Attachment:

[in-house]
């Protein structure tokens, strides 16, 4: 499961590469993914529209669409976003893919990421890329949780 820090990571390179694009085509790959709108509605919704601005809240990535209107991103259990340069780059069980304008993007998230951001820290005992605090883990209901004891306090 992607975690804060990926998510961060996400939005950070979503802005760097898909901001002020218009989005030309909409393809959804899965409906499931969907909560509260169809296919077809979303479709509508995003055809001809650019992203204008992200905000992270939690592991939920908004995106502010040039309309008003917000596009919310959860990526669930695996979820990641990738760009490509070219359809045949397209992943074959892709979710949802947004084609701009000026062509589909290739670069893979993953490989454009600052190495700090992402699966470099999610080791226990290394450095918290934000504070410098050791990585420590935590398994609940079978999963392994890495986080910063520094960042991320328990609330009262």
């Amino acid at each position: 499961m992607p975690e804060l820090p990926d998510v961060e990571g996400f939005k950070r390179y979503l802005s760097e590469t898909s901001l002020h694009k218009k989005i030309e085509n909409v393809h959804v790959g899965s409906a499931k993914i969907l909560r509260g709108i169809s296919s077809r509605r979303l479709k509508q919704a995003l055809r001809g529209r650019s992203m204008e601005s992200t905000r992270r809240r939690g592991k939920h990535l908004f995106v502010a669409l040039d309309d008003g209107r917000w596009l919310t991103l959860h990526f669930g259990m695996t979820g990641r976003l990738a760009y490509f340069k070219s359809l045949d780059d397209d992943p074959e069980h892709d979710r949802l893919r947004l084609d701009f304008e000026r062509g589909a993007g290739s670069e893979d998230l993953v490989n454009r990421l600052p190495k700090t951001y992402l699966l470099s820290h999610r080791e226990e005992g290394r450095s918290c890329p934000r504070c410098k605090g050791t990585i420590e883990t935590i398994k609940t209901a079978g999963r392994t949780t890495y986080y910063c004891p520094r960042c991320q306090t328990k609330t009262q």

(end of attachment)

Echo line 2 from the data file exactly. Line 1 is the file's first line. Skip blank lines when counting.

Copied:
């Protein structure tokens, strides 16, 4: 499961590469993914529209669409976003893919990421890329949780 820090990571390179694009085509790959709108509605919704601005809240990535209107991103259990340069780059069980304008993007998230951001820290005992605090883990209901004891306090 992607975690804060990926998510961060996400939005950070979503802005760097898909901001002020218009989005030309909409393809959804899965409906499931969907909560509260169809296919077809979303479709509508995003055809001809650019992203204008992200905000992270939690592991939920908004995106502010040039309309008003917000596009919310959860990526669930695996979820990641990738760009490509070219359809045949397209992943074959892709979710949802947004084609701009000026062509589909290739670069893979993953490989454009600052190495700090992402699966470099999610080791226990290394450095918290934000504070410098050791990585420590935590398994609940079978999963392994890495986080910063520094960042991320328990609330009262």